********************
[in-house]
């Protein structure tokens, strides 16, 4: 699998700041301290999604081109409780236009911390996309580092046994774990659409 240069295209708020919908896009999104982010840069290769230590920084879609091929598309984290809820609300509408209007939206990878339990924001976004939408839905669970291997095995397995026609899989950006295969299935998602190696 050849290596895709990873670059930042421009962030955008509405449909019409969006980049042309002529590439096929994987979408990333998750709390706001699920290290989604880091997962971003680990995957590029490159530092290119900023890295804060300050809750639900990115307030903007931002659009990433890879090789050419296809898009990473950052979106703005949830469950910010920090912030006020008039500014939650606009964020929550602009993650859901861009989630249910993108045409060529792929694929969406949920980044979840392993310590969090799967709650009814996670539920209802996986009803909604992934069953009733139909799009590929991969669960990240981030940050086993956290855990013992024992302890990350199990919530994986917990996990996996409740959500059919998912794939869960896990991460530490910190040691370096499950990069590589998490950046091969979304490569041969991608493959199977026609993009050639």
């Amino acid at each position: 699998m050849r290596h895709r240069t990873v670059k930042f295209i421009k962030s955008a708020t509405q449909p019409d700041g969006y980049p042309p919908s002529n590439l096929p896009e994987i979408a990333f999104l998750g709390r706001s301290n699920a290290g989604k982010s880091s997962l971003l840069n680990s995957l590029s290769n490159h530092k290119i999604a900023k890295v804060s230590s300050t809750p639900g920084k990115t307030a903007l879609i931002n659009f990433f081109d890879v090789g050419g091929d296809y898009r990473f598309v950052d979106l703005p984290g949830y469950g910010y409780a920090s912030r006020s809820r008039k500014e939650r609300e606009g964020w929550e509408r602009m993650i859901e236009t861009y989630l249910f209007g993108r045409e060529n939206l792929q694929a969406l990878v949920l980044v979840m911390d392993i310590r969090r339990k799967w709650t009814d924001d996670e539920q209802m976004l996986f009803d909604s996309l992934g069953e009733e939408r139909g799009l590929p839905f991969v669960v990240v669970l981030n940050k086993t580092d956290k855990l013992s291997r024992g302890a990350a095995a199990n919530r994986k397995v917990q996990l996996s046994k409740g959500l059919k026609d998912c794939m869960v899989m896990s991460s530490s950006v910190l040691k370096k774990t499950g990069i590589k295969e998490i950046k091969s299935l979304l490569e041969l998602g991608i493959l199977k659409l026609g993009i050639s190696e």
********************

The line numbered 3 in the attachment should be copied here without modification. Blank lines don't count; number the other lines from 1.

């Amino acid at each position: 699998m050849r290596h895709r240069t990873v670059k930042f295209i421009k962030s955008a708020t509405q449909p019409d700041g969006y980049p042309p919908s002529n590439l096929p896009e994987i979408a990333f999104l998750g709390r706001s301290n699920a290290g989604k982010s880091s997962l971003l840069n680990s995957l590029s290769n490159h530092k290119i999604a900023k890295v804060s230590s300050t809750p639900g920084k990115t307030a903007l879609i931002n659009f990433f081109d890879v090789g050419g091929d296809y898009r990473f598309v950052d979106l703005p984290g949830y469950g910010y409780a920090s912030r006020s809820r008039k500014e939650r609300e606009g964020w929550e509408r602009m993650i859901e236009t861009y989630l249910f209007g993108r045409e060529n939206l792929q694929a969406l990878v949920l980044v979840m911390d392993i310590r969090r339990k799967w709650t009814d924001d996670e539920q209802m976004l996986f009803d909604s996309l992934g069953e009733e939408r139909g799009l590929p839905f991969v669960v990240v669970l981030n940050k086993t580092d956290k855990l013992s291997r024992g302890a990350a095995a199990n919530r994986k397995v917990q996990l996996s046994k409740g959500l059919k026609d998912c794939m869960v899989m896990s991460s530490s950006v910190l040691k370096k774990t499950g990069i590589k295969e998490i950046k091969s299935l979304l490569e041969l998602g991608i493959l199977k659409l026609g993009i050639s190696e």